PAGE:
SEOUL, Feb. 15 (Korea Bizwire) – Major Korean music platforms have decided to challenge the conventional practice of releasing albums and singles at midnight, after criticism that the custom is distorting local music charts.
South Korean artists typically release their music at noon or midnight.
However, midnight has long been the more popular time of release for big-name celebrities (i.e. idol groups) due to the lack of casual listeners late at night, leaving only fans to prevail on music platforms, which in turn would allow artists to top real-time music charts.
In fact, it is usually the case for new songs to lead the charts late at night and in the early morning, only to plummet later on in the day. This, despite the short-lived glory, gave artists good publicity, even if the chart itself was biased based on a specific group of listeners.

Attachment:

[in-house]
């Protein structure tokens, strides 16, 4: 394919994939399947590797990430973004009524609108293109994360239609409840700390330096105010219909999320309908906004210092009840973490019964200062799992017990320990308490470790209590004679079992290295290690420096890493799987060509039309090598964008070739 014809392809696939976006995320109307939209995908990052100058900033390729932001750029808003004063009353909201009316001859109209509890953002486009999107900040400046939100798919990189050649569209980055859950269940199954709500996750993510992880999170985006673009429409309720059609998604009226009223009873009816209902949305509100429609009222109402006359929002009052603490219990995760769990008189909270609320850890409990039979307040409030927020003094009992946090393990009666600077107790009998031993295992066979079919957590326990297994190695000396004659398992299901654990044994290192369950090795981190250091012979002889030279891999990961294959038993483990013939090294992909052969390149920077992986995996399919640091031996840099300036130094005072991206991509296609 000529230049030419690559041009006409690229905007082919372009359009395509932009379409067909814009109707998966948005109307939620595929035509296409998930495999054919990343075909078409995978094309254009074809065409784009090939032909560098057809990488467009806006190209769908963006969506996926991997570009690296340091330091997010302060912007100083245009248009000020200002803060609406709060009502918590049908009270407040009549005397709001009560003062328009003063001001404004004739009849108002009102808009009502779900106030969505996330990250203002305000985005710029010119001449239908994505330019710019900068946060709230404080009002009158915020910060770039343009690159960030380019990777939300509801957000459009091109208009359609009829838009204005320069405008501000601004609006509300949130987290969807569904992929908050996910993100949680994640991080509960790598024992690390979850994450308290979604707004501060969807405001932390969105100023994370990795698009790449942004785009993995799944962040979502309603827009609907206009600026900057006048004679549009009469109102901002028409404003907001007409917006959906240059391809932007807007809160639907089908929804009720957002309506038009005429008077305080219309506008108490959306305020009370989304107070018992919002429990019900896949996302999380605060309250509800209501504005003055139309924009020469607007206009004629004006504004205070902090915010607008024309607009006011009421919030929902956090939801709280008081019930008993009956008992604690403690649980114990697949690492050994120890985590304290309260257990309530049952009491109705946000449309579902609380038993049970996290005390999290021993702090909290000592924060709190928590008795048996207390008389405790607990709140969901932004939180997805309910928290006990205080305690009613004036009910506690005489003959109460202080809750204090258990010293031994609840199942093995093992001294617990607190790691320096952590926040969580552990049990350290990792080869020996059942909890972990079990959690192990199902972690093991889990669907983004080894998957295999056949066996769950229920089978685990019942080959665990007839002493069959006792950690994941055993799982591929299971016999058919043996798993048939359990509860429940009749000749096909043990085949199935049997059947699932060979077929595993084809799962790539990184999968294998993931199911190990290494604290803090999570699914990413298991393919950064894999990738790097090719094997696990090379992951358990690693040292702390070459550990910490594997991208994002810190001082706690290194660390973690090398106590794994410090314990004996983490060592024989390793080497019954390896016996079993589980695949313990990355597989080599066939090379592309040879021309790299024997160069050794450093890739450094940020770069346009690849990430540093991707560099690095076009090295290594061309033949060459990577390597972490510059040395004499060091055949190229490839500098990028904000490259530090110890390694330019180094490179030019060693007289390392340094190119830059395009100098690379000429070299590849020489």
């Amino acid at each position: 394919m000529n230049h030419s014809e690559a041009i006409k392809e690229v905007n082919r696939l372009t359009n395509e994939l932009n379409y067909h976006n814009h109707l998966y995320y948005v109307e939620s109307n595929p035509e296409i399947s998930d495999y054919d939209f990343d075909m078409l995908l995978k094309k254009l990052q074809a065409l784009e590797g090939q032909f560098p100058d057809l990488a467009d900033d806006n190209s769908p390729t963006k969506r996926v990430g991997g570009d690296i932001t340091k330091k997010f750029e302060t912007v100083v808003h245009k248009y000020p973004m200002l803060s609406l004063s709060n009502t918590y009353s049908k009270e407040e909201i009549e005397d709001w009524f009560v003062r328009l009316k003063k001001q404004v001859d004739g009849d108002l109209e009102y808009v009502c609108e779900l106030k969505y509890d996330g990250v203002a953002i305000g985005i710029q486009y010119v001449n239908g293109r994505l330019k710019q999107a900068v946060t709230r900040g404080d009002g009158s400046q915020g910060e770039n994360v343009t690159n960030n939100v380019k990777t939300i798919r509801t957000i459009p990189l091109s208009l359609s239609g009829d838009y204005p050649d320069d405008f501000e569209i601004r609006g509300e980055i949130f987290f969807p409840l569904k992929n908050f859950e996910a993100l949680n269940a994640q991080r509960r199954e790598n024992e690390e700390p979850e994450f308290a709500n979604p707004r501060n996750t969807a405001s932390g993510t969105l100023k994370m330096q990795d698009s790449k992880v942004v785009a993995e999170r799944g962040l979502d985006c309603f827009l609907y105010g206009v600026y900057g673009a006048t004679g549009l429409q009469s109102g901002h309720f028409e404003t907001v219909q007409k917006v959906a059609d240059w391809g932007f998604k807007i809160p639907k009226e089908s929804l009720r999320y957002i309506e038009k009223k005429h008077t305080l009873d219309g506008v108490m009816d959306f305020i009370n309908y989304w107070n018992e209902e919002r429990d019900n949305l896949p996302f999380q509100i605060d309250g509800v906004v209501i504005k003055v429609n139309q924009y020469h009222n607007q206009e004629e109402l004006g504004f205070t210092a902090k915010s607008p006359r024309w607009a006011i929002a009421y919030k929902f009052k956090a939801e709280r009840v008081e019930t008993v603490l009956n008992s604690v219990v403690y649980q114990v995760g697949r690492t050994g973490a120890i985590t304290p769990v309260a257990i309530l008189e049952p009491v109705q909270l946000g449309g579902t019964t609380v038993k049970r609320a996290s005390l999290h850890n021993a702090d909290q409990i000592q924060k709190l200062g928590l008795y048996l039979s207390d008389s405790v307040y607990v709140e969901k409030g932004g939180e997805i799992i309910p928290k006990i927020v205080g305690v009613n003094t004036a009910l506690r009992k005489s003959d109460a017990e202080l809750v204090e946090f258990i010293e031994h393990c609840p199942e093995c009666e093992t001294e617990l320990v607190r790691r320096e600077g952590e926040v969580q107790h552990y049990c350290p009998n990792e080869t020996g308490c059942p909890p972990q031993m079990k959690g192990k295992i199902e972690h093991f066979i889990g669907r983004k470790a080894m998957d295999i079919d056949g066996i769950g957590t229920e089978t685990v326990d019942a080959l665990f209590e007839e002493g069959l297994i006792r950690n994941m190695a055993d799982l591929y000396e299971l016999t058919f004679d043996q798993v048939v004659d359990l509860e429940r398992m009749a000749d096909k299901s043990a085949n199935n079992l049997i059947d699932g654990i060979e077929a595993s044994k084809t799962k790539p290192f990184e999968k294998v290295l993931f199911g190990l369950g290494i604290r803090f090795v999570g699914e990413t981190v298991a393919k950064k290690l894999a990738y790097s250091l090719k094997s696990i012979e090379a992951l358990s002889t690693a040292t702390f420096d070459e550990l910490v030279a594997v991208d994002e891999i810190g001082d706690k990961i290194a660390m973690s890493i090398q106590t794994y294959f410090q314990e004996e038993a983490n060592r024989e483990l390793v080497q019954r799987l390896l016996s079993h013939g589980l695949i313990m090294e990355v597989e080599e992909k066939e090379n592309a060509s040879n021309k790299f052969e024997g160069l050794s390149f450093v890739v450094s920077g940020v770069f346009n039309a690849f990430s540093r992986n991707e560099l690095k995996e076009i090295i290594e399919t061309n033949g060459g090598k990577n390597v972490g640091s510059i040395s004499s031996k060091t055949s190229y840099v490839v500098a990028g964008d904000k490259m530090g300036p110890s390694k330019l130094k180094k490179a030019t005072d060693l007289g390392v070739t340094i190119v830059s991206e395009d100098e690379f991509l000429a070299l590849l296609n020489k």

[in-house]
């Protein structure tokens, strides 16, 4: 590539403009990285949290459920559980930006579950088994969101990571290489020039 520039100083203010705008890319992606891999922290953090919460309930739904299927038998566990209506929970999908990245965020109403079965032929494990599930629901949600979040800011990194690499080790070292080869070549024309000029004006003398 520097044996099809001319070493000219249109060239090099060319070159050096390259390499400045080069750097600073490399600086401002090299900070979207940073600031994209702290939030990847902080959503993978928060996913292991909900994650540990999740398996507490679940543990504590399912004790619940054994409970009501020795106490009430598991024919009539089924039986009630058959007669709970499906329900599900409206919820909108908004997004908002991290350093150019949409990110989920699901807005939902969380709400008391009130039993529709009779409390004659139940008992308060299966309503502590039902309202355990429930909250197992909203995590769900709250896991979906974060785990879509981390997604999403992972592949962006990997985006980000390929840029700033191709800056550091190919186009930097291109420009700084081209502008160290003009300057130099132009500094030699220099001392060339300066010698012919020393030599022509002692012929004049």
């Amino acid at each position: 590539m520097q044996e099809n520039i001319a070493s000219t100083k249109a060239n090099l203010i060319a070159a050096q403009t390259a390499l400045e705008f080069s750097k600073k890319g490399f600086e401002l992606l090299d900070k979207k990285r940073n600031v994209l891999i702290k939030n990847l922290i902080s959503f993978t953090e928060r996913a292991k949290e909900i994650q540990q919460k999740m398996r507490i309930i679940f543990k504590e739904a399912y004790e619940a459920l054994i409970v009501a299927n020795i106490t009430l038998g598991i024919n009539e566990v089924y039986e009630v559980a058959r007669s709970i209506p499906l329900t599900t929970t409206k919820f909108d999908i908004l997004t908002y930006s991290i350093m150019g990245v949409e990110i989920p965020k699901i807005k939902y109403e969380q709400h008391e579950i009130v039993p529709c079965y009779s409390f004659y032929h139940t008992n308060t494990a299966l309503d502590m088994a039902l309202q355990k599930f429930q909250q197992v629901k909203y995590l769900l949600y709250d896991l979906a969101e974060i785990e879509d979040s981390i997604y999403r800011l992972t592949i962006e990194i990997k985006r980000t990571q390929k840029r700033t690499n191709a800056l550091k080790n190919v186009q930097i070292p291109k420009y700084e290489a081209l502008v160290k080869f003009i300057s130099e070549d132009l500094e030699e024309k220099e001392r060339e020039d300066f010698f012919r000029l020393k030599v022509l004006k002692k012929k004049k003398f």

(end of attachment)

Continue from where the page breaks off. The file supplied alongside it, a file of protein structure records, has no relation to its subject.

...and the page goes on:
In response to the concerns, the Ministry of Culture, Sports and Tourism submitted an official request to the Korea Music Content Industry Association to amend the current practice, which breeds unfair competition for lesser-known artists, and in response the KMCIA and service providers have decided to implement changes.
MelOn and Bugs committed to only reflecting on their charts songs and albums released from noon to 6 p.m., while music released after 6 p.m. will be accounted for at 1 p.m. the following day.
On the other hand, Olleh Music and Genie said they would come up with a revised policy for real-time charts, but have yet to decide on the timespan of releases that will be reflected on their platforms.
“Just as we abolished the ‘recommended music’ sections on music service platforms in 2015, because of fairness issues, we felt the need to revise rules on midnight releases, which can make the charts biased,” said a KMCIA official.
By Kevin Lee (firstname.lastname@example.org)